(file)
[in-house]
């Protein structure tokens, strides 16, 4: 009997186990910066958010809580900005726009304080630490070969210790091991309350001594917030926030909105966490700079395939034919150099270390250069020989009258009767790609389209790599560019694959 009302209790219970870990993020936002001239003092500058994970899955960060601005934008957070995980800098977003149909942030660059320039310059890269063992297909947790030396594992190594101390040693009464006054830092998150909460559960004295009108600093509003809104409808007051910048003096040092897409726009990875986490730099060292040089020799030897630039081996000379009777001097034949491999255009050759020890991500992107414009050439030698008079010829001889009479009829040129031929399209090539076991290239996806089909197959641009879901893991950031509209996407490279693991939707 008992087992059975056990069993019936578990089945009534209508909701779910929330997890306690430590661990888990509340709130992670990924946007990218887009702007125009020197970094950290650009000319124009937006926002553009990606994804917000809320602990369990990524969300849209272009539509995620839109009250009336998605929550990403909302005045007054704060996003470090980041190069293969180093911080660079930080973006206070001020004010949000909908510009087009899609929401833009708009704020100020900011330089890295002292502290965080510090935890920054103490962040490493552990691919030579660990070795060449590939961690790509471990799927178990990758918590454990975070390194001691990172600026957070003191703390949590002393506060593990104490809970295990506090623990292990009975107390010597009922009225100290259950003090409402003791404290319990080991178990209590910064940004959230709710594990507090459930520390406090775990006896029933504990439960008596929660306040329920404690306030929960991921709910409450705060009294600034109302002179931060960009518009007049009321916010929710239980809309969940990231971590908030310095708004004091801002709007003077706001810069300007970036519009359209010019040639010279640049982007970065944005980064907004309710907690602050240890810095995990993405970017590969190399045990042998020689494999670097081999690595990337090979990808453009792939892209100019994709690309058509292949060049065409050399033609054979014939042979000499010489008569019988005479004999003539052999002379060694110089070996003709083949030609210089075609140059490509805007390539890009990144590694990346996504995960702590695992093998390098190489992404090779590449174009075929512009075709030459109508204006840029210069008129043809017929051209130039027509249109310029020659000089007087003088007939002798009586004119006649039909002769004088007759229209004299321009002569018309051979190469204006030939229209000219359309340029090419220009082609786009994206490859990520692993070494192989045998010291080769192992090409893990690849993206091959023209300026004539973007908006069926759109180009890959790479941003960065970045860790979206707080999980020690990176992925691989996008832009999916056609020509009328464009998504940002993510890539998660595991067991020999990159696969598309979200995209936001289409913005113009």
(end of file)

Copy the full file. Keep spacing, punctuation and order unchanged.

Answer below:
[in-house]
């Protein structure tokens, strides 16, 4: 009997186990910066958010809580900005726009304080630490070969210790091991309350001594917030926030909105966490700079395939034919150099270390250069020989009258009767790609389209790599560019694959 009302209790219970870990993020936002001239003092500058994970899955960060601005934008957070995980800098977003149909942030660059320039310059890269063992297909947790030396594992190594101390040693009464006054830092998150909460559960004295009108600093509003809104409808007051910048003096040092897409726009990875986490730099060292040089020799030897630039081996000379009777001097034949491999255009050759020890991500992107414009050439030698008079010829001889009479009829040129031929399209090539076991290239996806089909197959641009879901893991950031509209996407490279693991939707 008992087992059975056990069993019936578990089945009534209508909701779910929330997890306690430590661990888990509340709130992670990924946007990218887009702007125009020197970094950290650009000319124009937006926002553009990606994804917000809320602990369990990524969300849209272009539509995620839109009250009336998605929550990403909302005045007054704060996003470090980041190069293969180093911080660079930080973006206070001020004010949000909908510009087009899609929401833009708009704020100020900011330089890295002292502290965080510090935890920054103490962040490493552990691919030579660990070795060449590939961690790509471990799927178990990758918590454990975070390194001691990172600026957070003191703390949590002393506060593990104490809970295990506090623990292990009975107390010597009922009225100290259950003090409402003791404290319990080991178990209590910064940004959230709710594990507090459930520390406090775990006896029933504990439960008596929660306040329920404690306030929960991921709910409450705060009294600034109302002179931060960009518009007049009321916010929710239980809309969940990231971590908030310095708004004091801002709007003077706001810069300007970036519009359209010019040639010279640049982007970065944005980064907004309710907690602050240890810095995990993405970017590969190399045990042998020689494999670097081999690595990337090979990808453009792939892209100019994709690309058509292949060049065409050399033609054979014939042979000499010489008569019988005479004999003539052999002379060694110089070996003709083949030609210089075609140059490509805007390539890009990144590694990346996504995960702590695992093998390098190489992404090779590449174009075929512009075709030459109508204006840029210069008129043809017929051209130039027509249109310029020659000089007087003088007939002798009586004119006649039909002769004088007759229209004299321009002569018309051979190469204006030939229209000219359309340029090419220009082609786009994206490859990520692993070494192989045998010291080769192992090409893990690849993206091959023209300026004539973007908006069926759109180009890959790479941003960065970045860790979206707080999980020690990176992925691989996008832009999916056609020509009328464009998504940002993510890539998660595991067991020999990159696969598309979200995209936001289409913005113009």